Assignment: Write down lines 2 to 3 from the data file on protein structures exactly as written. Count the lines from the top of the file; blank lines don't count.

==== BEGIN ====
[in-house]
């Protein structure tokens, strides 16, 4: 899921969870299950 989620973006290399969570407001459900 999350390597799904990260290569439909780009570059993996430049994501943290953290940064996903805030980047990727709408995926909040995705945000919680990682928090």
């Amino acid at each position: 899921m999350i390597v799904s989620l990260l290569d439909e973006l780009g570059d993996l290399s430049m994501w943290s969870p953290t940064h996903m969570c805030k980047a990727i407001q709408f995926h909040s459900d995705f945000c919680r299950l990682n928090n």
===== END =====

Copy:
């Protein structure tokens, strides 16, 4: 899921969870299950 989620973006290399969570407001459900 999350390597799904990260290569439909780009570059993996430049994501943290953290940064996903805030980047990727709408995926909040995705945000919680990682928090």
């Amino acid at each position: 899921m999350i390597v799904s989620l990260l290569d439909e973006l780009g570059d993996l290399s430049m994501w943290s969870p953290t940064h996903m969570c805030k980047a990727i407001q709408f995926h909040s459900d995705f945000c919680r299950l990682n928090n």